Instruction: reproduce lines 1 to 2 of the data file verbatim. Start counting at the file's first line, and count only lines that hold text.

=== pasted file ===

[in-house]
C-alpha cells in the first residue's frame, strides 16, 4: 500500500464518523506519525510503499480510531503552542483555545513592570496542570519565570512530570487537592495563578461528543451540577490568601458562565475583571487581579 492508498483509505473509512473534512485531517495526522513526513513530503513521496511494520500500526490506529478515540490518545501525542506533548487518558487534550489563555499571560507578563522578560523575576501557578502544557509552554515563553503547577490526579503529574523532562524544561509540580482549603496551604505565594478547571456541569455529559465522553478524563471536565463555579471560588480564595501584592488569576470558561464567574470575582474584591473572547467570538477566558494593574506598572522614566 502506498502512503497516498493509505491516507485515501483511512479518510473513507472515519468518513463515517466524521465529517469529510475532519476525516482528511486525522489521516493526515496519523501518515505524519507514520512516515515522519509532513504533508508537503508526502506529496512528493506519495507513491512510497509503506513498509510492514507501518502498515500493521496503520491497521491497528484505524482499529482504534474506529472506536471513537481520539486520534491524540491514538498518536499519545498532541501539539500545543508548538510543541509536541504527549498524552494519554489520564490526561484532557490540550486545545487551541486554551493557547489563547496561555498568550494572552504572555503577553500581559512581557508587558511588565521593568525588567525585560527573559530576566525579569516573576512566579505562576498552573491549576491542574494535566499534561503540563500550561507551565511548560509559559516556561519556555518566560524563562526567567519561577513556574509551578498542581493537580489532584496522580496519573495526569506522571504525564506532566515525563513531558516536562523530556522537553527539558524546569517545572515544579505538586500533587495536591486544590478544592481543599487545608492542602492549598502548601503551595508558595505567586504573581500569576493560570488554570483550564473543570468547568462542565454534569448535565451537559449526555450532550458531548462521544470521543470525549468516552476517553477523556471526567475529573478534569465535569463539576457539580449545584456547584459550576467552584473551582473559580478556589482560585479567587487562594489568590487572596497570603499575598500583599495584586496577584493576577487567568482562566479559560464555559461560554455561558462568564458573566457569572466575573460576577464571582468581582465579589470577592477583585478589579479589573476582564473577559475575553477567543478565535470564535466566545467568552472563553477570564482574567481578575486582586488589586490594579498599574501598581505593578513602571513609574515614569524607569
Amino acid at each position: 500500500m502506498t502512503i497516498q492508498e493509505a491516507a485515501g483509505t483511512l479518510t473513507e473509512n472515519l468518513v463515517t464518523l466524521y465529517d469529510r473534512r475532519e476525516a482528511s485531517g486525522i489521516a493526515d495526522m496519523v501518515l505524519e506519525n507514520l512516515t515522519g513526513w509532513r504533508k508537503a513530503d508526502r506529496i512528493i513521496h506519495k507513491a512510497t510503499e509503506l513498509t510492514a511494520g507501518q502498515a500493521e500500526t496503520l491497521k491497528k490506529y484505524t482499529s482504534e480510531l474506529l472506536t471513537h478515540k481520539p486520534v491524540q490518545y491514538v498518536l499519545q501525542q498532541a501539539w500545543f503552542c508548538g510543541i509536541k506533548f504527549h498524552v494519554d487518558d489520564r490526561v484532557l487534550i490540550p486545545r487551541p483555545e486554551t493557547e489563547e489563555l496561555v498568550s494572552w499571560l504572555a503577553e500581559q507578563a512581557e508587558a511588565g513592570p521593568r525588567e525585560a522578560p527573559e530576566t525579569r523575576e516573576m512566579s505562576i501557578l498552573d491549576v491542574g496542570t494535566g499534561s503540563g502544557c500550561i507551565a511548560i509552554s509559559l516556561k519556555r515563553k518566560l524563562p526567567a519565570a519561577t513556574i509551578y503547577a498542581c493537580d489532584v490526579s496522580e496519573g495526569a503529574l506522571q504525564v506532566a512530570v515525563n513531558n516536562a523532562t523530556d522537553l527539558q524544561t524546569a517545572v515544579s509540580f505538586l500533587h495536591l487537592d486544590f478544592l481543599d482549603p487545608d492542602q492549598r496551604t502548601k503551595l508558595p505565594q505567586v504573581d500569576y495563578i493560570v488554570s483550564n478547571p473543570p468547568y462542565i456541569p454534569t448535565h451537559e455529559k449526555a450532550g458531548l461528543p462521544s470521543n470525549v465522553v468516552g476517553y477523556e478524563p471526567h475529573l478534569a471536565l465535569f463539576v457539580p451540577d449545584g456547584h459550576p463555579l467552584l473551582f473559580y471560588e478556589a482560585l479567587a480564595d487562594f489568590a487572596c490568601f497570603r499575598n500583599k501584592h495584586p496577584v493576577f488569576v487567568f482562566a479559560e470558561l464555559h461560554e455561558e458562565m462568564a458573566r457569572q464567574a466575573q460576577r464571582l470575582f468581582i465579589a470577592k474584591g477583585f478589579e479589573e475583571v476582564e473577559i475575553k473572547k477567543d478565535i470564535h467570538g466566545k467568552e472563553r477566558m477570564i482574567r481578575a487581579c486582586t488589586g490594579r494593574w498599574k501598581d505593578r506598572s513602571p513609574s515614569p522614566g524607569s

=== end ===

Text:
[in-house]
C-alpha cells in the first residue's frame, strides 16, 4: 500500500464518523506519525510503499480510531503552542483555545513592570496542570519565570512530570487537592495563578461528543451540577490568601458562565475583571487581579 492508498483509505473509512473534512485531517495526522513526513513530503513521496511494520500500526490506529478515540490518545501525542506533548487518558487534550489563555499571560507578563522578560523575576501557578502544557509552554515563553503547577490526579503529574523532562524544561509540580482549603496551604505565594478547571456541569455529559465522553478524563471536565463555579471560588480564595501584592488569576470558561464567574470575582474584591473572547467570538477566558494593574506598572522614566 502506498502512503497516498493509505491516507485515501483511512479518510473513507472515519468518513463515517466524521465529517469529510475532519476525516482528511486525522489521516493526515496519523501518515505524519507514520512516515515522519509532513504533508508537503508526502506529496512528493506519495507513491512510497509503506513498509510492514507501518502498515500493521496503520491497521491497528484505524482499529482504534474506529472506536471513537481520539486520534491524540491514538498518536499519545498532541501539539500545543508548538510543541509536541504527549498524552494519554489520564490526561484532557490540550486545545487551541486554551493557547489563547496561555498568550494572552504572555503577553500581559512581557508587558511588565521593568525588567525585560527573559530576566525579569516573576512566579505562576498552573491549576491542574494535566499534561503540563500550561507551565511548560509559559516556561519556555518566560524563562526567567519561577513556574509551578498542581493537580489532584496522580496519573495526569506522571504525564506532566515525563513531558516536562523530556522537553527539558524546569517545572515544579505538586500533587495536591486544590478544592481543599487545608492542602492549598502548601503551595508558595505567586504573581500569576493560570488554570483550564473543570468547568462542565454534569448535565451537559449526555450532550458531548462521544470521543470525549468516552476517553477523556471526567475529573478534569465535569463539576457539580449545584456547584459550576467552584473551582473559580478556589482560585479567587487562594489568590487572596497570603499575598500583599495584586496577584493576577487567568482562566479559560464555559461560554455561558462568564458573566457569572466575573460576577464571582468581582465579589470577592477583585478589579479589573476582564473577559475575553477567543478565535470564535466566545467568552472563553477570564482574567481578575486582586488589586490594579498599574501598581505593578513602571513609574515614569524607569